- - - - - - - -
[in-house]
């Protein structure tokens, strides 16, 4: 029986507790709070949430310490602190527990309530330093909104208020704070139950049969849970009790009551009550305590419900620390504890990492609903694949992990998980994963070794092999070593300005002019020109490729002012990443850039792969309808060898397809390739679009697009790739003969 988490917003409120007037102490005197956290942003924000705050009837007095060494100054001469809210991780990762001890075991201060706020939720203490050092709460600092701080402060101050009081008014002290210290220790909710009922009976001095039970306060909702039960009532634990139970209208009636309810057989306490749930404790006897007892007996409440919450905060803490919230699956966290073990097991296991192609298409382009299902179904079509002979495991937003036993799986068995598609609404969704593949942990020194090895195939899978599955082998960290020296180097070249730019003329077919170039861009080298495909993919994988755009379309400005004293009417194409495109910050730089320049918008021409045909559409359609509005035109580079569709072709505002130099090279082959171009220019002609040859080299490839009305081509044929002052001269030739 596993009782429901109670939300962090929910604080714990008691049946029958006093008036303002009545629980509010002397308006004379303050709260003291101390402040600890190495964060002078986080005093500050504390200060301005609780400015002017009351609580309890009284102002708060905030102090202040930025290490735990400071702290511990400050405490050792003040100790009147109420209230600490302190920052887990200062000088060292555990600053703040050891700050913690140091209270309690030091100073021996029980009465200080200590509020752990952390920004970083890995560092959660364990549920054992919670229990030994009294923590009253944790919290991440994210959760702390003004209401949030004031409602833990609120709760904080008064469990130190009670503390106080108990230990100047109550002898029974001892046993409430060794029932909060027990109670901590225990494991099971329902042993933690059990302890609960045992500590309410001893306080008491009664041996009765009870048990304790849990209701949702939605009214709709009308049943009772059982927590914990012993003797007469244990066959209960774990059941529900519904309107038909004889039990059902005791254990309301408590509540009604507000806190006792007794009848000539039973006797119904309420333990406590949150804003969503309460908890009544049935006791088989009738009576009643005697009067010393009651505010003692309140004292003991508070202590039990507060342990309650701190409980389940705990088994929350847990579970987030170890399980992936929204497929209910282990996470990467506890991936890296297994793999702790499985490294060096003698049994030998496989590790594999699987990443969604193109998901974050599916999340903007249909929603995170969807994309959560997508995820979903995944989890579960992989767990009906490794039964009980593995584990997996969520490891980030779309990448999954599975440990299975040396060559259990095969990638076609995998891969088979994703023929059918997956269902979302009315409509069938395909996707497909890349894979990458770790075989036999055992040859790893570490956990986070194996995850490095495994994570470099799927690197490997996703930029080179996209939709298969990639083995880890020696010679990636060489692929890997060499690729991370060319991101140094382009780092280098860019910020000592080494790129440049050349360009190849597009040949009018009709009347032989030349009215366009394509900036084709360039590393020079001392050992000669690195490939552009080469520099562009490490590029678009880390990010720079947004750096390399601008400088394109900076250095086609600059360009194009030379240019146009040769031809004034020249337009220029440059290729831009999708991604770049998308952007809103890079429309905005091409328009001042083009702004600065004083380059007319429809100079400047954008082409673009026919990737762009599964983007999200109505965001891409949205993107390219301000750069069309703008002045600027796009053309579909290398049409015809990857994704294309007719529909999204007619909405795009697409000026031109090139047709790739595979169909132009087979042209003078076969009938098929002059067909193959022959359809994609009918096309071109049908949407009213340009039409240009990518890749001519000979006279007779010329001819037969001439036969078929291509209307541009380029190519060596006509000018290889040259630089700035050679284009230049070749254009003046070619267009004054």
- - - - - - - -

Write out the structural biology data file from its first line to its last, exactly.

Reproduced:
[in-house]
């Protein structure tokens, strides 16, 4: 029986507790709070949430310490602190527990309530330093909104208020704070139950049969849970009790009551009550305590419900620390504890990492609903694949992990998980994963070794092999070593300005002019020109490729002012990443850039792969309808060898397809390739679009697009790739003969 988490917003409120007037102490005197956290942003924000705050009837007095060494100054001469809210991780990762001890075991201060706020939720203490050092709460600092701080402060101050009081008014002290210290220790909710009922009976001095039970306060909702039960009532634990139970209208009636309810057989306490749930404790006897007892007996409440919450905060803490919230699956966290073990097991296991192609298409382009299902179904079509002979495991937003036993799986068995598609609404969704593949942990020194090895195939899978599955082998960290020296180097070249730019003329077919170039861009080298495909993919994988755009379309400005004293009417194409495109910050730089320049918008021409045909559409359609509005035109580079569709072709505002130099090279082959171009220019002609040859080299490839009305081509044929002052001269030739 596993009782429901109670939300962090929910604080714990008691049946029958006093008036303002009545629980509010002397308006004379303050709260003291101390402040600890190495964060002078986080005093500050504390200060301005609780400015002017009351609580309890009284102002708060905030102090202040930025290490735990400071702290511990400050405490050792003040100790009147109420209230600490302190920052887990200062000088060292555990600053703040050891700050913690140091209270309690030091100073021996029980009465200080200590509020752990952390920004970083890995560092959660364990549920054992919670229990030994009294923590009253944790919290991440994210959760702390003004209401949030004031409602833990609120709760904080008064469990130190009670503390106080108990230990100047109550002898029974001892046993409430060794029932909060027990109670901590225990494991099971329902042993933690059990302890609960045992500590309410001893306080008491009664041996009765009870048990304790849990209701949702939605009214709709009308049943009772059982927590914990012993003797007469244990066959209960774990059941529900519904309107038909004889039990059902005791254990309301408590509540009604507000806190006792007794009848000539039973006797119904309420333990406590949150804003969503309460908890009544049935006791088989009738009576009643005697009067010393009651505010003692309140004292003991508070202590039990507060342990309650701190409980389940705990088994929350847990579970987030170890399980992936929204497929209910282990996470990467506890991936890296297994793999702790499985490294060096003698049994030998496989590790594999699987990443969604193109998901974050599916999340903007249909929603995170969807994309959560997508995820979903995944989890579960992989767990009906490794039964009980593995584990997996969520490891980030779309990448999954599975440990299975040396060559259990095969990638076609995998891969088979994703023929059918997956269902979302009315409509069938395909996707497909890349894979990458770790075989036999055992040859790893570490956990986070194996995850490095495994994570470099799927690197490997996703930029080179996209939709298969990639083995880890020696010679990636060489692929890997060499690729991370060319991101140094382009780092280098860019910020000592080494790129440049050349360009190849597009040949009018009709009347032989030349009215366009394509900036084709360039590393020079001392050992000669690195490939552009080469520099562009490490590029678009880390990010720079947004750096390399601008400088394109900076250095086609600059360009194009030379240019146009040769031809004034020249337009220029440059290729831009999708991604770049998308952007809103890079429309905005091409328009001042083009702004600065004083380059007319429809100079400047954008082409673009026919990737762009599964983007999200109505965001891409949205993107390219301000750069069309703008002045600027796009053309579909290398049409015809990857994704294309007719529909999204007619909405795009697409000026031109090139047709790739595979169909132009087979042209003078076969009938098929002059067909193959022959359809994609009918096309071109049908949407009213340009039409240009990518890749001519000979006279007779010329001819037969001439036969078929291509209307541009380029190519060596006509000018290889040259630089700035050679284009230049070749254009003046070619267009004054």